I should mention that this had to be one of the hardest runs mentally and physically I’ve done in a while and not because of the bears, I think I just need to learn to pack lighter.  That’s a whole other story.


Running from Bears and Saved by Squirrels

Dog in the backseat

Kobi after our run, wet and dirty

We did go for a run yesterday and of course we had an adventure, well, more of a near adventure.  First I have a short story that leads up to the near adventure during yesterday’s run.

I quite often run/walk Kobi just using an e-collar, kind of like an invisible leash, as we live in a very rural area and rarely run into other walkers or dogs (just bears).  During yesterday’s lunch time walk she had on her e-collar, she sees a few ravens and takes off at about 30 km/hr after them.  She hasn’t quite realized she can’t fly or she’s just so angry she can’t fly she feels compelled to chase ravens or maybe the ravens are calling her names as ravens are quite smart and are perhaps insulting her in canine.

I call her back and she doesn’t listen so I start the e-collar warning process:  1) I call her to return, if she doesn’t return,  2) I give her the warning buzz, if she still doesn’t listen and there is no imminent danger, two more warning buzzes are given while calling her back, if still no response,  3) give her the little zap to get her listening.   Well, I was yelling, buzzing and buzzing and yelling some more and no response.  I’ve gone to zap mode now and still nothing.  I’m thinking, hmm, she must be getting really tough or is really focused on these ravens.  Nope, the battery was dead.

So that leads me to our run later that same day.  I now know that the e-collar has a battery issue, but I do not have the technological savvy to change the battery (that would involve a screw driver – you can roll your eyes) and I still decide that she will wear the collar (and maybe she won’t realize that it doesn’t work).  Off we go out onto the community trail and after about 5km’s into the run, I see a big steamy pile of bear poop.  I spend about 3-4 minutes trying to take a picture of Kobi with the poop and all the while she’s more interested in the two squirrels having a territory battle in the woods beside us.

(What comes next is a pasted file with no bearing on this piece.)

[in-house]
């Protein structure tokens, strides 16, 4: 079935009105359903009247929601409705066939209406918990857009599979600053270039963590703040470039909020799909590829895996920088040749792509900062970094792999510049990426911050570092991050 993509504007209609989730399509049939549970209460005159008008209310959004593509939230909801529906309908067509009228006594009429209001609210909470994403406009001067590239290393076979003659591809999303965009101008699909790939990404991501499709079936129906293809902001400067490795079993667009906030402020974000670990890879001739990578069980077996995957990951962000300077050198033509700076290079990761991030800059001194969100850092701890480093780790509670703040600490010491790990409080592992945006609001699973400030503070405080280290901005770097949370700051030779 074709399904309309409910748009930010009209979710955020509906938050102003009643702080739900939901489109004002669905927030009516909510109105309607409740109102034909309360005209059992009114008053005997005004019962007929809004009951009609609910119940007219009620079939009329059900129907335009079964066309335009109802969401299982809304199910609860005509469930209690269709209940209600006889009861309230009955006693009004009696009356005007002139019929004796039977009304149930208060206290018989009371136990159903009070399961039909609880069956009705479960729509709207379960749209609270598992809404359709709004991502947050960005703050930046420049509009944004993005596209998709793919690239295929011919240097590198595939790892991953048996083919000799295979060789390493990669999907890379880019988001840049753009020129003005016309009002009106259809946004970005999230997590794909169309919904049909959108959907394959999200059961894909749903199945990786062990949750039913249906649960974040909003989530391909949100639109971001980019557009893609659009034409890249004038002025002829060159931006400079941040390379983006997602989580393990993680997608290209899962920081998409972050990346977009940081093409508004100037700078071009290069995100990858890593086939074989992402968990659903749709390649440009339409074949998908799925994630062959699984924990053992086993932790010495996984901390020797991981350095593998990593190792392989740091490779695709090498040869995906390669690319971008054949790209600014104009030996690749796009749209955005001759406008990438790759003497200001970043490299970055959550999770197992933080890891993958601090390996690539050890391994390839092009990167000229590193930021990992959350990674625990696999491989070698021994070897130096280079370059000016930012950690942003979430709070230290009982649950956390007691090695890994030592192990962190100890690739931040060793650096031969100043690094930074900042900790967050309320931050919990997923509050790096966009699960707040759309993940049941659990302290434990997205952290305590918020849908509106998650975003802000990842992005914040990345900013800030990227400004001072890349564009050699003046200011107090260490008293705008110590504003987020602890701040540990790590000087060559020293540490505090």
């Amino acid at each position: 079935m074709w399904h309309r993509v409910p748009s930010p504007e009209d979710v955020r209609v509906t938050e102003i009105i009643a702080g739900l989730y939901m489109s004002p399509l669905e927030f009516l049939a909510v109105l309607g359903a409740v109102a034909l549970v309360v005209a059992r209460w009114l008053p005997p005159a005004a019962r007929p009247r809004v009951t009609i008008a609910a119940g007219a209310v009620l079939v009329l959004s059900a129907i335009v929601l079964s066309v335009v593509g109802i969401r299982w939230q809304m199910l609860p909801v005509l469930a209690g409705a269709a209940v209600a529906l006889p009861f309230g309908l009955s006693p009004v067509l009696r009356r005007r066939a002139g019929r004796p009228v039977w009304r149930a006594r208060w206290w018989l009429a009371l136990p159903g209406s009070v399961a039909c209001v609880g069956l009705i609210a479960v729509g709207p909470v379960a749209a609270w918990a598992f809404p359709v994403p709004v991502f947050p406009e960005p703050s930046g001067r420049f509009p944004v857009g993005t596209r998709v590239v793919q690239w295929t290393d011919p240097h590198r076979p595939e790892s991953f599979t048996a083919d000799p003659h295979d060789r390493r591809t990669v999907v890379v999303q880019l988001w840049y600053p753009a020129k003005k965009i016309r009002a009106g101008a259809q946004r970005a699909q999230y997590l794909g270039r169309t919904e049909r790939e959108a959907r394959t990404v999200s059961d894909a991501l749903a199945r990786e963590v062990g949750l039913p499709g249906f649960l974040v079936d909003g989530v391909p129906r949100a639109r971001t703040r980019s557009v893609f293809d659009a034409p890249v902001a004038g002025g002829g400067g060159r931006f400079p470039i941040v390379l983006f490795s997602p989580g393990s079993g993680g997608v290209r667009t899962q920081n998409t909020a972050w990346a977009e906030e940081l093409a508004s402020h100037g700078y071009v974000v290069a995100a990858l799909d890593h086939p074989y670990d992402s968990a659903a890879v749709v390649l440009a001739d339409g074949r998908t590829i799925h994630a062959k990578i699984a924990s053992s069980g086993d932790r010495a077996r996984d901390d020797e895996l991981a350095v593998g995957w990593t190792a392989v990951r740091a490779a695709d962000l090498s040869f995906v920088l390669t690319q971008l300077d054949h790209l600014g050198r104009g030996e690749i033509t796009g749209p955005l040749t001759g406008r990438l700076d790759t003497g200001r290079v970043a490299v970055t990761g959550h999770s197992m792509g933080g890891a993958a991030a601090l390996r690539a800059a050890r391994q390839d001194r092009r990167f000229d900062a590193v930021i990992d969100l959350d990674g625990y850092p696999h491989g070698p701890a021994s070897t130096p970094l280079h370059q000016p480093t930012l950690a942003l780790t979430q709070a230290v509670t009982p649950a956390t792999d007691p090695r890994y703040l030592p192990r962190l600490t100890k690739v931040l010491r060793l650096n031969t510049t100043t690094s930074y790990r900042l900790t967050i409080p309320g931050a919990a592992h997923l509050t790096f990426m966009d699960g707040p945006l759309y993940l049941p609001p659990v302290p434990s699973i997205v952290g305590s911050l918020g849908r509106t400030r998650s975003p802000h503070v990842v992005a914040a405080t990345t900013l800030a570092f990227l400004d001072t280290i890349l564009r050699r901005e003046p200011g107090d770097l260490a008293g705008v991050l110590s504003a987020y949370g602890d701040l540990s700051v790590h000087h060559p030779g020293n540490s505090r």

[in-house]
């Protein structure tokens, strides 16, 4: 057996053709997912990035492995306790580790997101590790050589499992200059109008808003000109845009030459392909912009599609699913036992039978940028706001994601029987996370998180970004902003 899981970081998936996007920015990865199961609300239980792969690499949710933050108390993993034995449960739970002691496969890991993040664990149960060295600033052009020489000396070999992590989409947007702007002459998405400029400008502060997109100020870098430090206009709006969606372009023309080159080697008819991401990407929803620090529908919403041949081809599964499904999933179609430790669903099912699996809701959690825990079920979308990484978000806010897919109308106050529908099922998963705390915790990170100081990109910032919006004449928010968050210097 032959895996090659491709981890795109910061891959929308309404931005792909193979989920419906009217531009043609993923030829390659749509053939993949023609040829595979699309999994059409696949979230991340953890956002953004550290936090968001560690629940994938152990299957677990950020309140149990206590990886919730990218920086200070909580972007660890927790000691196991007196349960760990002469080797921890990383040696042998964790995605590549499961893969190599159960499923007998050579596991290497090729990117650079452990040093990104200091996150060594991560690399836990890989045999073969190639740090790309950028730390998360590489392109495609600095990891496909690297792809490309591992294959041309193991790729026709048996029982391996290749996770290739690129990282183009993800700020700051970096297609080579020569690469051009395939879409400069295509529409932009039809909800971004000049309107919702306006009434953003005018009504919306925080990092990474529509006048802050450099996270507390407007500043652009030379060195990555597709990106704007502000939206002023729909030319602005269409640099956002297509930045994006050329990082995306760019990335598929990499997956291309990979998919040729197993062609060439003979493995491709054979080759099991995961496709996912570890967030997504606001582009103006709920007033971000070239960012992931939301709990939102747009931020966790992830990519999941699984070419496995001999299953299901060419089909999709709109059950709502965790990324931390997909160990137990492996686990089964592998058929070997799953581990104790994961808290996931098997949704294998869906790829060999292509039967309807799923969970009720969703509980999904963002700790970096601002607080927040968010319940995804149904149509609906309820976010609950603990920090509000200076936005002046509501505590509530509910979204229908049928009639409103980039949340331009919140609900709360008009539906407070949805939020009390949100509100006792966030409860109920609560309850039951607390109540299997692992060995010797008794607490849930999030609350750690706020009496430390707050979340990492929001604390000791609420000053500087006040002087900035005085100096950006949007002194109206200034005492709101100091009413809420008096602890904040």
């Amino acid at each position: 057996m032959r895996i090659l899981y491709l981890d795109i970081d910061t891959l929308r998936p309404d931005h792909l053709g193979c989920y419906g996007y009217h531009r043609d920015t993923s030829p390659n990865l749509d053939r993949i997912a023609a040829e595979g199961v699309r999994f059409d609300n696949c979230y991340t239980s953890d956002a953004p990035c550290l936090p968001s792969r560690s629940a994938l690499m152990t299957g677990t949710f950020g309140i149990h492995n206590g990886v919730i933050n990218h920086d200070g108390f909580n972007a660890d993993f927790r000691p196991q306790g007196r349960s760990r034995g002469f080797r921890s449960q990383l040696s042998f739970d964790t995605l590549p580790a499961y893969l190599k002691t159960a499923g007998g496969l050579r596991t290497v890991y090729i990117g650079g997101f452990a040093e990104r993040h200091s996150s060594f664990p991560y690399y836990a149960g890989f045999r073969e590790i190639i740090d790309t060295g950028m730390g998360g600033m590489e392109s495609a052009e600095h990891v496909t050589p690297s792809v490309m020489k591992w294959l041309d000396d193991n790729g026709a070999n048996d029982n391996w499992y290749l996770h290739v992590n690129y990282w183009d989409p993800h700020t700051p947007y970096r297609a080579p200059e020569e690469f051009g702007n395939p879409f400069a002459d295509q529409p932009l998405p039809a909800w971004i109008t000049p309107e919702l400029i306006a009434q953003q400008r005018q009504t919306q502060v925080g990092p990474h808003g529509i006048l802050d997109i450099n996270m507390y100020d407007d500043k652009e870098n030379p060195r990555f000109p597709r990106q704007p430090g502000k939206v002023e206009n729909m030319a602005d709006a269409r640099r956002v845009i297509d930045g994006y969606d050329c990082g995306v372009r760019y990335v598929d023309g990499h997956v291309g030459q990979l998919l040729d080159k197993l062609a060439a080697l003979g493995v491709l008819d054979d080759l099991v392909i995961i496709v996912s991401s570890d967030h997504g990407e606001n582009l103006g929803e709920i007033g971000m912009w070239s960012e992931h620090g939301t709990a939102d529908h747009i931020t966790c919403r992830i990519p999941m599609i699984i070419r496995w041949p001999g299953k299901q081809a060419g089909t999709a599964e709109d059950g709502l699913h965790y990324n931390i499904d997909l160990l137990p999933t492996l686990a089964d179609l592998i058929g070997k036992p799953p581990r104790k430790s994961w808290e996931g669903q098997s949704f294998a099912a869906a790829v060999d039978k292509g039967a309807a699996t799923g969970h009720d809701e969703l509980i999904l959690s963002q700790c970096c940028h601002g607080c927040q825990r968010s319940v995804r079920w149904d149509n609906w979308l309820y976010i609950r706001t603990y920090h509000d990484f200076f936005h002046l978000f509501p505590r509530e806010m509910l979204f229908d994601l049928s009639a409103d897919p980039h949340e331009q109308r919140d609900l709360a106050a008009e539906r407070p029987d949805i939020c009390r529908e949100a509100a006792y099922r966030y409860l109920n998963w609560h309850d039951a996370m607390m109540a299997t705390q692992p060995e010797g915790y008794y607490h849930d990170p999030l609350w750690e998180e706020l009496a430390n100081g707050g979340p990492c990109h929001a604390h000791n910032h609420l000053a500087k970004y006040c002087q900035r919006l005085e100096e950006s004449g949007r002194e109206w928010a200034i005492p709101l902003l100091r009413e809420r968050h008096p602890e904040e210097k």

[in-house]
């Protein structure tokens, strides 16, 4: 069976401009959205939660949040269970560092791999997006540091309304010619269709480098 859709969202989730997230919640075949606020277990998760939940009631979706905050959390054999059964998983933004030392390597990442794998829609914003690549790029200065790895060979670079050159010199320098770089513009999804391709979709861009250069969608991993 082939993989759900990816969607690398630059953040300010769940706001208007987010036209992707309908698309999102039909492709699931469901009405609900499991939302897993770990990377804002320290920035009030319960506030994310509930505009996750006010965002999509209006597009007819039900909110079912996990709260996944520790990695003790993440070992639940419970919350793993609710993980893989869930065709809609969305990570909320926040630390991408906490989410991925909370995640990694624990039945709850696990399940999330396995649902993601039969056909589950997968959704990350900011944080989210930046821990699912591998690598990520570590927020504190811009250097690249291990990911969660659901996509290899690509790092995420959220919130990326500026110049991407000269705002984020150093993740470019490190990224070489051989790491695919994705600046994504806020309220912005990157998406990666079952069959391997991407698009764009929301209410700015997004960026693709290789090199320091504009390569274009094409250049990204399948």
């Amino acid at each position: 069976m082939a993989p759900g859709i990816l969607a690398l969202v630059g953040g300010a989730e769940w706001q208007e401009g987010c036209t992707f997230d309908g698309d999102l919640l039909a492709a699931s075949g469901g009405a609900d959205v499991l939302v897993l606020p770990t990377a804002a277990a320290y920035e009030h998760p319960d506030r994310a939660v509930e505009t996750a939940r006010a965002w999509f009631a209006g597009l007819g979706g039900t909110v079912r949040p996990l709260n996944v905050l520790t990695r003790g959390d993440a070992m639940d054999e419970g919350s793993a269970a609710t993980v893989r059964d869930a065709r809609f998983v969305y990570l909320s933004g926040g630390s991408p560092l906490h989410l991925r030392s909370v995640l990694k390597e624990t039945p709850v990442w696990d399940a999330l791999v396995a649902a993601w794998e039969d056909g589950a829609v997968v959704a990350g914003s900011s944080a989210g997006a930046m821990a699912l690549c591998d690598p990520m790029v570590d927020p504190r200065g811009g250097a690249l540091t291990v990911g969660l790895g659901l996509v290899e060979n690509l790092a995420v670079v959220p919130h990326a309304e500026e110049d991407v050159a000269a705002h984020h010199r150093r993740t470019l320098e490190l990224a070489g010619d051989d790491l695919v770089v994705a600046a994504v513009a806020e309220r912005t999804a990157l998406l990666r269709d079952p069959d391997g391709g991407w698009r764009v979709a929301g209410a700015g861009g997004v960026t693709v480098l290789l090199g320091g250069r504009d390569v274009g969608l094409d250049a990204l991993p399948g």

Dog and bear poop

Kobi posing by the bear poop, but distracted by squirrels

I have to thank these squirrels in some way as once I finally stop my fascination with the bear poop I start running again and look up to see a big shiny black bear chowing down on rose hips about 50 m up from me.  Kobi is still distracted by the squirrels and didn’t see or smell the bear – thankfully.  As you may recall, the e-collar does not work and she is off leash (okay, not smart and yes you can roll your eyes again).  I playfully call her name and turn around to avoid a potential bear encounter.  Of course I was shoulder checking for about 2km, but the bear showed no interest in us.  I can hardly wait for Saturday’s long run, but at least the e-collar battery has been replaced.

Bear on the trail

The Bear that Kobi didn’t see or smell